But when corporate America started outsourcing programmers, radiologists, call center operators, lawyers and others, a much larger anti-free trade bloc has emerged.

Some opponents of free trade are encouraging class warfare with their rhetoric about inequality, while they fail to note that it is not only trade deals, but also advances in technology thathave displaced so many workers – like secretaries and low skilled factory workers.

The irony is that while millions of Americans are unemployed or underemployed, companies which want to manufacture high value products in the U.S. have a hard time finding workers with the math and computer skills needed to operate factory equipment.

I am fortunate to currently live in Pasco County, Florida which, as a leading participant in the Tampa Bay Advanced Manufacturing Skills Initiative, has recently established a world class, internationally recognized German/European apprenticeship program in cooperation with local companies and educational institutions.

This program will help existing manufacturers grow and will attract other companies to relocate here, especially exporters.

Don’t shut it down – lead it forward

The opponents of TPP are taking the short view. In some ways, they resemble the 19th century Luddites – the English textile workers who destroyed labor saving machinery in textile mills.

Technological progress has always displaced workers – the famous example of the automobile displacing horse drawn wagons and buggies.

Clearly, earlier trade agreements did not do enough to protect American workers from sudden dislocations and, especially when it comes to China, the agreements did not protect the environment.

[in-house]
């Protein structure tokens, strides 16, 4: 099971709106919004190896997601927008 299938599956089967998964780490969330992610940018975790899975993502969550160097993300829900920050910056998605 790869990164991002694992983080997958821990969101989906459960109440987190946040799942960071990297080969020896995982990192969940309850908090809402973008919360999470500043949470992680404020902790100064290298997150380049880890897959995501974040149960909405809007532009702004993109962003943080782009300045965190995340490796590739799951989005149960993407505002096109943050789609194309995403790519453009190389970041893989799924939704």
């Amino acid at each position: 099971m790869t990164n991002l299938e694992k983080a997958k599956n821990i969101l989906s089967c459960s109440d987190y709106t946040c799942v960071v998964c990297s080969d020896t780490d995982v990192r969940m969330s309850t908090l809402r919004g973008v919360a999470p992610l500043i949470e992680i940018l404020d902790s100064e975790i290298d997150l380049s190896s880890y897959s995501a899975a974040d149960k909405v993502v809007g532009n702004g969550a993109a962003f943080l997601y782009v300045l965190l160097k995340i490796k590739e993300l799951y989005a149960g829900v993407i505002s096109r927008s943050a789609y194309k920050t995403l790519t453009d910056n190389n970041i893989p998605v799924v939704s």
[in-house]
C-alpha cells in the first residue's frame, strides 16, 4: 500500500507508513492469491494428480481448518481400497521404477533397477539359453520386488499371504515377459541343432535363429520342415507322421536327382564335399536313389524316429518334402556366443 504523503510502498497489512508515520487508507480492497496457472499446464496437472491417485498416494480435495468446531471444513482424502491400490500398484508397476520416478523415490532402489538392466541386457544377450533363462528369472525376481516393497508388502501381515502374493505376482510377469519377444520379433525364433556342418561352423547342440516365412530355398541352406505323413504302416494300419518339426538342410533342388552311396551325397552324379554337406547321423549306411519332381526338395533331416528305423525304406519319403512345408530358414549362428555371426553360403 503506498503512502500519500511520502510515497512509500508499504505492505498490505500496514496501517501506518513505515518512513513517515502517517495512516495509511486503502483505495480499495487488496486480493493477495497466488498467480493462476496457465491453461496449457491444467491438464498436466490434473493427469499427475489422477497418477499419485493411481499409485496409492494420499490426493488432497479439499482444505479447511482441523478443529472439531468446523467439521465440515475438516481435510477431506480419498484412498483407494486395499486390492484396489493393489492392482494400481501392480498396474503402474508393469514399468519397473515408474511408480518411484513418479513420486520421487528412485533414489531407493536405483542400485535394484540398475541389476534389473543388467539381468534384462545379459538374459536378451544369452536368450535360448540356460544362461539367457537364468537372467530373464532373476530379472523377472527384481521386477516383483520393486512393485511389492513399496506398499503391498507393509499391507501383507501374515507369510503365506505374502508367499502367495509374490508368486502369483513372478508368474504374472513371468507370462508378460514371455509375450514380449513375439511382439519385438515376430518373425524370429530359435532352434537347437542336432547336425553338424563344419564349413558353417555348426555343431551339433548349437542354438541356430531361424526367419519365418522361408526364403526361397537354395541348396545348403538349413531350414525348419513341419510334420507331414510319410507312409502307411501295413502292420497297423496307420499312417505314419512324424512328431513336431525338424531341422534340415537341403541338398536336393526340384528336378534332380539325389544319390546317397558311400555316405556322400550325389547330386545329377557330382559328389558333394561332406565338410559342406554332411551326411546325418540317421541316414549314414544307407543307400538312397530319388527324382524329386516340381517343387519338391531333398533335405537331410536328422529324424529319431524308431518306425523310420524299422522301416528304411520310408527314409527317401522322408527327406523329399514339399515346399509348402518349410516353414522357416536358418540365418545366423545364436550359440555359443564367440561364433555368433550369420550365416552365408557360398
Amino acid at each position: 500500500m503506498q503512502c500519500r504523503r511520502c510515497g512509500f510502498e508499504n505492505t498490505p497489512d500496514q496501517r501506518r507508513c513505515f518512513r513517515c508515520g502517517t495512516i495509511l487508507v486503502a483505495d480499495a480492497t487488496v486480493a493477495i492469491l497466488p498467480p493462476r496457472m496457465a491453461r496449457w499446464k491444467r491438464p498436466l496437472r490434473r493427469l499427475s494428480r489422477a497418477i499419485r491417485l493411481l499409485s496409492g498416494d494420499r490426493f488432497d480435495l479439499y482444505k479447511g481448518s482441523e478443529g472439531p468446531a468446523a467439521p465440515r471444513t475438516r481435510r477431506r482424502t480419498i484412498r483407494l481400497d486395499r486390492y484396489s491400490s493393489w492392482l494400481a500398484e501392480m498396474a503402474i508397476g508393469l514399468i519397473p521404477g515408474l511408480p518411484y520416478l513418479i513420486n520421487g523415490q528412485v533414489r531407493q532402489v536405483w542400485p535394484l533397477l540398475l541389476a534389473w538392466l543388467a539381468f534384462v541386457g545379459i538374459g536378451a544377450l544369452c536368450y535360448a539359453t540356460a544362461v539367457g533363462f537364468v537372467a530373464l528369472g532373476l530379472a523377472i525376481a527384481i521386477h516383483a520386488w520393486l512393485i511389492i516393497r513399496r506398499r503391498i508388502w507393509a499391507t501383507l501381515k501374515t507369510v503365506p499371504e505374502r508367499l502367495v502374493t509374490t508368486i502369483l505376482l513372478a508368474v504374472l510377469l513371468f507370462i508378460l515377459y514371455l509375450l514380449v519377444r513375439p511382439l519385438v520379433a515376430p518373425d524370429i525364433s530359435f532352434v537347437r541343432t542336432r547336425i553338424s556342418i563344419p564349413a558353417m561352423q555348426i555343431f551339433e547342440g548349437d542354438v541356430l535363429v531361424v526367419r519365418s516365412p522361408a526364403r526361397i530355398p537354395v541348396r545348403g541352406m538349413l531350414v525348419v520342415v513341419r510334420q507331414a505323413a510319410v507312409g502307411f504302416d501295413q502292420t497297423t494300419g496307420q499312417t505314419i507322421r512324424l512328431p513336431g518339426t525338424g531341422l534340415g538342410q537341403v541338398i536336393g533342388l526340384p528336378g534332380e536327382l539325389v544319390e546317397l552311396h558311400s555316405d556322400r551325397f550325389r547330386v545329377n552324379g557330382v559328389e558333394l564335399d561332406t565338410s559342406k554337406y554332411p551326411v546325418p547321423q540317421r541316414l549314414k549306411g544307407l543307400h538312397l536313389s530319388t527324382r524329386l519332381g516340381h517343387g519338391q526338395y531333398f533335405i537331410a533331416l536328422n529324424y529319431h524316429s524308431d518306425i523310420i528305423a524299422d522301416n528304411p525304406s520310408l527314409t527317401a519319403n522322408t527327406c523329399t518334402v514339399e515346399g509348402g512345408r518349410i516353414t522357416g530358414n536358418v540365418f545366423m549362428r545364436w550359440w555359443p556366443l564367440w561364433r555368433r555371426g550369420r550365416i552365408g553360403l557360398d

The TPP promises to address these types of problems. Of course, many opponents distrust this will happen.

The way I see it – we can either have the twelve countries in the TPP, including the U.S. and Canada, lead the way in the Pacific region, or we can withdraw and let China dominate the region.

Wouldn’t the U.S.- and Canadian style’ worker protections and environmental standards and those of Australia and New Zealand be a better model than what we have seen from China to date?

Properly managed trade agreements like TPP will advance shared prosperity.

The “giant sucking sound” has already occurred, not so much from NAFTA but from our existing trade imbalance with China.

Advances in computing, communications and aviation have shrunk the globe. There is no going back. The way forward is to increase the volume and quality of our exports and increase the skills and work ethic of our citizens – not to close ourselves off from a leadership role in global trade.

Do you oppose or support the TPP deal? Do you think Canada and the U.S. can lead the way in the Pacific with worker protections and environmental standards?

 Disclaimer: The opinions expressed in this article are those of the contributing author, and do not necessarily reflect those of the Forum for International Trade Training.

About the author

Author: Susie Yovic Hoeller, CITP|FIBP

Susan (“Susie”) Yovic Hoeller has been practicing international business and regulatory law for over three decades. Susie was born in Chicago and raised in Montreal. She has represented Fortune 100 companies, middle market companies, and start ups while living in Chicago, Dallas and NW Arkansas. She is currently located in Tampa, Florida.

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2 thoughts on “Is the TPP deal another “Giant Sucking Sound” or a path to 21st century shared prosperity?”

  1. I think there are solid examples of situations where protecting a local market is favorable, but globalization is an unstoppable trend so countries that close their boarders such a Brazil are putting themselves in a competitive disadvantage. The key (and future) just like with any business is for countries tniche down to what they are good at and compete based on intrinsic advantages. In North America we have excellent higher education, the world hub for financial/capital services (New York), a stable social structure, good infrastructure and the world hub in tech (San Fran). Smart people will learn how to leverage these assets to create truly competitive and job creating businesses. Typed on iPhone